Puerto Rico leaders say evacuees’ needs may last years; Adam Putnam pledges help

Marucci Guzman, Adam Putnam, Rene Plasencia and Pete Clarke

The influx of Puerto Rican refugees to Florida may reach the hundreds of thousands, many might stay, and the need to help them recover from Hurricane Maria and assimilate could take years as the commonwealth slowly recovers from the devastation, a group of Central Florida Puerto Rican leaders told Adam Putnam Wednesday.

And the Republican gubernatorial candidate pledged them his help.

Meeting at the Puerto Rico Family Response Center in eastern Orange County, LatinoLeadership Executive Director Marucci Guzman, her husband state Rep. Rene Plasencia, Florida State Hispanic Chamber of Commerce President Julio Fuentes, Orange County Commissioner Pete Clarke, and others, Putnam commended Gov. Rick Scott’s efforts to help Puerto Rico, but added that “we have a whole new crisis that needs to be dealt with right here in our backyard in Central Florida.”

The center, established by LatinoLeadership, is providing first-contact responses for Puerto Rico evacuees arriving in Central Florida, either through its desk at the airport or its East Orange location, to help them connect with housing, food, clothing, education, health care and other needs. Estimates offered now top 120,000 Puerto Ricans who have arrived since Oct. 1, mostly in Central Florida, and Guzman, Plasencia, and Fuentes offered that this is only the beginning.

“We need to keep in mind this is an issue that’s ongoing. It’s not just a month ago, it’s not just right now, but it’s going to be a three or four or five year-long process. We don’t know how long it’s going to take Puerto Rico to rebuild, but we do know is we have hundreds of thousands of Puerto Ricans who are looking to us here in Florida, to possibly call this their new home,” said Plasencia, a Republican from Orlando. “And we have to make sure we’re doing everything we can both as communities,whether  as community leaders, as faith leaders, or as just regular citizens who are opening our homes, but also as political leaders who have the power to make things more efficient and the transition more fluid.”

Putnam, Florida’s agriculture commissioner and Republican gubernatorial candidate, toured the center, and praised the volunteers “who are working tirelessly to welcome our neighbors and fellow Americans who are at one of the darkest points in their lives.”

With state Sen. Jack Latvala‘s gubernatorial campaign and legislative career in jeopardy due to sexual misconduct allegations, Putnam is currently the only major Republican running. Democrats running include Gwen Graham, who last month had volunteered to help with Puerto Rican assistance at another center, the Acacia Florida Puerto Rican Center about a half-mile down the street, Chris King, Philip Levine, and Andrew Gillum.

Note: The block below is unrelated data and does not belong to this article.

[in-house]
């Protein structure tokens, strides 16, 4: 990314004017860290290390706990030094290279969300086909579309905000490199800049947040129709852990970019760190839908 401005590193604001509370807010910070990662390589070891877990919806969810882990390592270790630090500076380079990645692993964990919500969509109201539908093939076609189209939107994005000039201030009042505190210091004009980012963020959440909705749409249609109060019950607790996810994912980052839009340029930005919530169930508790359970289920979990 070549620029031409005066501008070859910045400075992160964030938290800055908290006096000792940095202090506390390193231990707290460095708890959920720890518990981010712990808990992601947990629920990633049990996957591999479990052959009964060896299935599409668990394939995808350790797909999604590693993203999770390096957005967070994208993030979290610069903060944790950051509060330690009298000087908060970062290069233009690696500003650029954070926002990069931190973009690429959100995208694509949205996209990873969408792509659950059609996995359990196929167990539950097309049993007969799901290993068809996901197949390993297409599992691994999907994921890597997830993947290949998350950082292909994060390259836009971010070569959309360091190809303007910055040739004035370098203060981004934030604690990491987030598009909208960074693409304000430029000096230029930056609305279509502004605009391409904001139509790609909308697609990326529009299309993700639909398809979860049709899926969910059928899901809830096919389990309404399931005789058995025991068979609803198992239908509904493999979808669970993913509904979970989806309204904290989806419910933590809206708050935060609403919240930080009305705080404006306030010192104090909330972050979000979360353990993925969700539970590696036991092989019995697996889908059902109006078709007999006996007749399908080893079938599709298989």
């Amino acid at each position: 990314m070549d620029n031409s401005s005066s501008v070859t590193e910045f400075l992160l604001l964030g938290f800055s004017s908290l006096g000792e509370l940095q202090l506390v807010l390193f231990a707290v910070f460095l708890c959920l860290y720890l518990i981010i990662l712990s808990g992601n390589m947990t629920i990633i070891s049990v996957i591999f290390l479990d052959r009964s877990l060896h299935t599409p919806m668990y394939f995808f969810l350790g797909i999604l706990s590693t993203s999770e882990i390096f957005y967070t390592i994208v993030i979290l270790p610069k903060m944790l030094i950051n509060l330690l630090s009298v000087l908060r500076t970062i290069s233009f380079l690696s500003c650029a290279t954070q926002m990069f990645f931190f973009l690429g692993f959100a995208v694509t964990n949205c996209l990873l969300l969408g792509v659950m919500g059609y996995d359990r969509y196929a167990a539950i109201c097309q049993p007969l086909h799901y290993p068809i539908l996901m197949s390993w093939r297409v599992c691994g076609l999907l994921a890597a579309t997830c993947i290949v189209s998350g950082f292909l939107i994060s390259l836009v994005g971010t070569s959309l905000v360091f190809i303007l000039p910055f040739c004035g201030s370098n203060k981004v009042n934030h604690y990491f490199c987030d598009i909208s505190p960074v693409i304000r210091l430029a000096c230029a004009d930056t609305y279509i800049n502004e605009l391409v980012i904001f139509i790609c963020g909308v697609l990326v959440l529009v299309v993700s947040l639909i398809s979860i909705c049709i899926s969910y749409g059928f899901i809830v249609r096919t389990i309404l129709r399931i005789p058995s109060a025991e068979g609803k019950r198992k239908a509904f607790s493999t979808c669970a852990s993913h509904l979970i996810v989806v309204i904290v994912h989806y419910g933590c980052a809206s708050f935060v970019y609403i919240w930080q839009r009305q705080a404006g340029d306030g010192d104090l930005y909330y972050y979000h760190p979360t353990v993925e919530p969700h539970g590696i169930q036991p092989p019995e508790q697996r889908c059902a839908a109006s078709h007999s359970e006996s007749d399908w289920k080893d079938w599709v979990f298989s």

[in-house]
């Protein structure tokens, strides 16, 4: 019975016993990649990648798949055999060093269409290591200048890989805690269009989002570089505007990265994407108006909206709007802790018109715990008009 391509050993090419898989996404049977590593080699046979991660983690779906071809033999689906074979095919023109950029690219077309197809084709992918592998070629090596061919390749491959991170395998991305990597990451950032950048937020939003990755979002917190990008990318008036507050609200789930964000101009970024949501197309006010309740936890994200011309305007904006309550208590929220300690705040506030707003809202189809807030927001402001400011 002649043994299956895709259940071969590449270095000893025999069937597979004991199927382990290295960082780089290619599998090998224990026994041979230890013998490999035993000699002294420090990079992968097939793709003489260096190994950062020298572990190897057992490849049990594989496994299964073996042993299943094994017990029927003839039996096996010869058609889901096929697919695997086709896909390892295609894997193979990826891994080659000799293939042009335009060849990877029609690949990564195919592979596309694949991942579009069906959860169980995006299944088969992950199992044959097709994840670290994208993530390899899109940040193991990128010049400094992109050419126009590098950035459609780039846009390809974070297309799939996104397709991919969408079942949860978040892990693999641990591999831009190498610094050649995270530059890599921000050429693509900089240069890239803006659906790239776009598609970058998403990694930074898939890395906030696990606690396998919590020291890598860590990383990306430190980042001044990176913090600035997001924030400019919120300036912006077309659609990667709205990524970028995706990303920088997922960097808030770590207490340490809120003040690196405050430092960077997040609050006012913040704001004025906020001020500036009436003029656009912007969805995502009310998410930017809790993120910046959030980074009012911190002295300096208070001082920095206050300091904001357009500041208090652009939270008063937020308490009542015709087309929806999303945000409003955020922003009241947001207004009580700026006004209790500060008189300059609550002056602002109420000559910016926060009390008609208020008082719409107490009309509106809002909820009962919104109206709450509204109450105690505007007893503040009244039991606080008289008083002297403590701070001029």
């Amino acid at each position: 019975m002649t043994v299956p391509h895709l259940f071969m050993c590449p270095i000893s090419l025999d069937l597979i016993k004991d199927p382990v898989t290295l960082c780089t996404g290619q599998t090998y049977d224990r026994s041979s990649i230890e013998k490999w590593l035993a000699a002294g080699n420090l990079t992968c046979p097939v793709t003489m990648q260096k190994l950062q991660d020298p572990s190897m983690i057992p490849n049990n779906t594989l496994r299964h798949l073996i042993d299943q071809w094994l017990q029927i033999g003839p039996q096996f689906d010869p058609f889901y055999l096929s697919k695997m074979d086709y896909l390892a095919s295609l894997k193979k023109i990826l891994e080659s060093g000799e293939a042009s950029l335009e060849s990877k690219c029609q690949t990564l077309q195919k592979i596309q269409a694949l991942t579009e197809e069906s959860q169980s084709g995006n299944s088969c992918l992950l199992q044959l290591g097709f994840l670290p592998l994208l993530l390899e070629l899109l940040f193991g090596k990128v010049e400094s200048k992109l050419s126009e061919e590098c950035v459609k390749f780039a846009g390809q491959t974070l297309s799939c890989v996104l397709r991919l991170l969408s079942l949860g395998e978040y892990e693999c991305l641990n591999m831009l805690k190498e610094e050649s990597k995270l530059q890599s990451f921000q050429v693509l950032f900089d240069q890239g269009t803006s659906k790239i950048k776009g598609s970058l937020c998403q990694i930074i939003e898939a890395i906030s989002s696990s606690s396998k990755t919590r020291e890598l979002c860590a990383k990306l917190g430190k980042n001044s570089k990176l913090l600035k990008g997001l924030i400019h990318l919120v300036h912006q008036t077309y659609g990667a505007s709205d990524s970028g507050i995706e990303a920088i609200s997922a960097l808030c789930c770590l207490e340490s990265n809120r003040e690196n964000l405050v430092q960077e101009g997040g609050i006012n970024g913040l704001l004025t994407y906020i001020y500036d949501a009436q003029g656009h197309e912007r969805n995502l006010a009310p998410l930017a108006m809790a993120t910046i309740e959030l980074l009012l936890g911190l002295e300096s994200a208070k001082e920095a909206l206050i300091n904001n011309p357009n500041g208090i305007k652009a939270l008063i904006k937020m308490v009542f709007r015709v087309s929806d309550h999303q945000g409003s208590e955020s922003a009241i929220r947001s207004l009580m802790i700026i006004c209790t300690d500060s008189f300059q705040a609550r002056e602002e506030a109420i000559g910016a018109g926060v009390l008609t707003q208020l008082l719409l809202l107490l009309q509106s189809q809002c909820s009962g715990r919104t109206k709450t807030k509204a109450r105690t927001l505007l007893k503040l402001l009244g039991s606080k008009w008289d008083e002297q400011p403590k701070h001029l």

Putnam promised to take the concerns he heard at the Puerto Rico Family Response Center, and the model of non-profit assistance he observed, back to the state Capitol.

“This is ground zero. This is the Puerto Rican embassy in Central Florida,” Putnam said of the center. “The word is out. This is where people come when they come to Florida. They come straight here. This is not a glitzy, high-profile government agency. There’re no acronyms. They’re not worried about what their reimbursement rates will be from the Stafford Act [which created FEMA.] This is food goes on the pantry, and the next morning a family goes in and gets the food to feed their family, which they haven’t done in 48 days…. That’s the beauty of what’s going on here: this is really charity in action. This is faith in action. And this is Americans doing what we do best, which is look out for our fellow neighbor.”

He urged people to bring donations over, or to volunteer.

And Putnman said he expects the Florida Legislature to take up the Puerto Rico evacuees’ cause in the upcoming Legislative Session. Among others, state Rep. Bob Cortes, a Republican from Altamonte Springs, is writing a bill to address housing needs for evacuees, as well as the broader shortage of affordable housing in the state.

Putnam said the affordable housing issue predates the hurricanes, and noted places in Florida such as Everglades City and the Florida Keys have major housing shortages now.

“As a state I think it’s important for us to continue to remove any obstacles or red tape that would prevent families to adapting to the new normal in their time of crisis,” Putnam said. “If you have a professional license in Puerto Rico there ought to be minimum interference to using a professional license in the state of Florida. “So I think it’s important that as a state we not allow disaster fatigue creep into our mindset, because there still are thousands of families seeking shelter in our state.”

Fuentes said the estimates of Puerto Rican evacuees could range up to 300,000, representing a true crisis. “Whatever that number is, it’s a lot,” he said. He said Orlando is the center for Puerto Rican migration, but “we are seeing this now in other parts of the state, in Miami, in Tampa and in Jacksonville.”


Scott Powers

Scott Powers is an Orlando-based political journalist with 30+ years’ experience, mostly at newspapers such as the Orlando Sentinel and the Columbus Dispatch. He covers local, state and federal politics and space news across much of Central Florida. His career earned numerous journalism awards for stories ranging from the Space Shuttle Columbia disaster to presidential elections to misplaced nuclear waste. He and his wife Connie have three grown children. Besides them, he’s into mystery and suspense books and movies, rock, blues, basketball, baseball, writing unpublished novels, and being amused. Email him at [email protected].


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